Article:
The only tools you'll need for cabling will be side cutters, a stripper (or utility knife if you're VERY careful not to score the covering of the actual wires when cutting the cable casing) and a punchdown tool (for network cables).

Lastly, you'll want to have all your cables tested and certified. This can be done by most any electrical contractor or specalized network cabling company. I'd call around and get quotes based on the number of runs you'll have when you're finished.

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January 1, 2010 at 07:05:37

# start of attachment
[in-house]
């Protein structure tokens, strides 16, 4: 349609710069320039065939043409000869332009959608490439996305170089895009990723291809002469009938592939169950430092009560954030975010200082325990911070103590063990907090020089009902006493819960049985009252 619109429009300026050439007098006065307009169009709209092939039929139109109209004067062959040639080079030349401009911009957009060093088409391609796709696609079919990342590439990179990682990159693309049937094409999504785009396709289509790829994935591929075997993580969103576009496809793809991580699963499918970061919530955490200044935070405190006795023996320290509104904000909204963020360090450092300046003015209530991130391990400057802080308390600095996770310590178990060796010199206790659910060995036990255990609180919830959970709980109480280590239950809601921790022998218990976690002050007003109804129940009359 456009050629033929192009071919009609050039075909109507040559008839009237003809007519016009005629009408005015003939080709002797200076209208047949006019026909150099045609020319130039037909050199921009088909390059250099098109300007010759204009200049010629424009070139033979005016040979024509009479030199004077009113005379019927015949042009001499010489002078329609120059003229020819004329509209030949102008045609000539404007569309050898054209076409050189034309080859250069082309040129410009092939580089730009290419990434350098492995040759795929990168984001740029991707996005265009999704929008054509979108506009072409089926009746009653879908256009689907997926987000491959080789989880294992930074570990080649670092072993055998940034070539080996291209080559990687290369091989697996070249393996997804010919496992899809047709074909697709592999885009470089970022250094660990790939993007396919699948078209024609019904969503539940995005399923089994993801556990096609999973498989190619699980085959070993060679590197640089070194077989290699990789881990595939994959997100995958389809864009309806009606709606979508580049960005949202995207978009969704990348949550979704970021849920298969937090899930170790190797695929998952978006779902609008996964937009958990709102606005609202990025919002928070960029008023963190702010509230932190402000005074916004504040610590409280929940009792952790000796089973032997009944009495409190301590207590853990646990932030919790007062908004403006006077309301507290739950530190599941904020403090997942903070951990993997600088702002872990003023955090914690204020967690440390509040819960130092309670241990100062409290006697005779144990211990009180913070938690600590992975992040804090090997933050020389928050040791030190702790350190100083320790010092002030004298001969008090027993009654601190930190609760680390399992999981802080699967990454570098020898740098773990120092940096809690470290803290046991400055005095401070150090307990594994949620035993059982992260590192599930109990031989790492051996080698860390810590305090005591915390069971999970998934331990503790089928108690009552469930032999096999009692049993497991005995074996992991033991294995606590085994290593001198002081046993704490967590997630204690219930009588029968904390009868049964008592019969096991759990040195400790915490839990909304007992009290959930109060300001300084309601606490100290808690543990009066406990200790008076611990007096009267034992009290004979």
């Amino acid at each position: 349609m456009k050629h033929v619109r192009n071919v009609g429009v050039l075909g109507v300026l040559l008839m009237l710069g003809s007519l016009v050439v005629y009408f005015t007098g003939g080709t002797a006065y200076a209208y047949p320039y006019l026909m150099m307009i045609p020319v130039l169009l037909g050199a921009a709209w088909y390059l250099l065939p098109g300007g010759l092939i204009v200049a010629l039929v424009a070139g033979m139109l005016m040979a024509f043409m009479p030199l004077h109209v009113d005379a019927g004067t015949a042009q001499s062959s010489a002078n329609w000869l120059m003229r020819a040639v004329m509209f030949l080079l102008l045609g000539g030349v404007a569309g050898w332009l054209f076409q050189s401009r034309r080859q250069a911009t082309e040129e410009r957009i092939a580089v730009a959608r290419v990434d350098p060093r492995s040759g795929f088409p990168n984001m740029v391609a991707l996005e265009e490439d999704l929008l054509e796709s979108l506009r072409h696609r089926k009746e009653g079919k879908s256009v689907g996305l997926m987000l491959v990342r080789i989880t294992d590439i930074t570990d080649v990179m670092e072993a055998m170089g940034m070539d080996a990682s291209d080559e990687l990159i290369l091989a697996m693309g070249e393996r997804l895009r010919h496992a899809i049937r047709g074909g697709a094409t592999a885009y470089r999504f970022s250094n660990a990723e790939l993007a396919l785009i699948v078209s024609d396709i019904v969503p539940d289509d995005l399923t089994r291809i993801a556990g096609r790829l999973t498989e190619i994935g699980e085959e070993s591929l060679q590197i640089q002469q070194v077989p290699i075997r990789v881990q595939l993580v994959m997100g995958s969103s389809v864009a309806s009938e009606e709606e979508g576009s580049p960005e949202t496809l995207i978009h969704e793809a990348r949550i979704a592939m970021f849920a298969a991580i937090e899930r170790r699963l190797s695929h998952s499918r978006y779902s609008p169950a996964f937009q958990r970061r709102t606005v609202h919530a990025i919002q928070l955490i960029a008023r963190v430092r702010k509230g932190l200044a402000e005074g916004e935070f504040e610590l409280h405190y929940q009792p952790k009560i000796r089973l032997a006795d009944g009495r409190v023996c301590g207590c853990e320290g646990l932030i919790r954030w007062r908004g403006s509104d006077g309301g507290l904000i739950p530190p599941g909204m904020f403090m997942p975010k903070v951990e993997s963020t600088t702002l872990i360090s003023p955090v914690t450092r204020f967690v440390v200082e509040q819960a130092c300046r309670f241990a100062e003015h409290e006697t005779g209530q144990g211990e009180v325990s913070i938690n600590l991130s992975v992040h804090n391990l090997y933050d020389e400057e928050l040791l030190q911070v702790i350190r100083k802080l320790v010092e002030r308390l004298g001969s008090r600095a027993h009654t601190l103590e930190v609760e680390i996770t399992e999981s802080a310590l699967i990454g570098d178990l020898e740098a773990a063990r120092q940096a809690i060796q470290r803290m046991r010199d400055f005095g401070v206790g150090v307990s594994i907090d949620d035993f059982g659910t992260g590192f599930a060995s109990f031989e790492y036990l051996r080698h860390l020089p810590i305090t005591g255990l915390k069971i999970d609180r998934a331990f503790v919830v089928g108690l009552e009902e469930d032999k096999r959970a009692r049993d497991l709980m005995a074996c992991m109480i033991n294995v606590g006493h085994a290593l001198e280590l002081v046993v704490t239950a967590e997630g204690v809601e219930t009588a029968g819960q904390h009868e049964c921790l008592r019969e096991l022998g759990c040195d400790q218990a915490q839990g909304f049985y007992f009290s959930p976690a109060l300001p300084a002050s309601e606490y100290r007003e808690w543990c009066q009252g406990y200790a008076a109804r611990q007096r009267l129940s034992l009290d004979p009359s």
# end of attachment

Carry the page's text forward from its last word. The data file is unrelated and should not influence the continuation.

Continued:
Awesome, thanks for the help with that guys. It makes much more sense now.

As for how I am looking to do it, I am planning on buying basically the "outlet" (for lack of a better term) and basically outlining it in the wall, and cutting out that hole with a sheet rock cutter (or something similar) so that I can place it in the drywall.

I do already have a network cable crimper (I am fairly knowledgable, I work in IT, however I work primarily server side[which is why I came here to confirm for network stuff]), so I have made regular cables, and straight through cables before.

I'm planning on buying plenum rated cat5e cable, and yes, I do plan on having it in a patch panel. The only other tool I really need off hand is a punchdown tool to wire the network outlets themselves.

Other than that, I think I've got it, and have a pretty good understanding on doing it.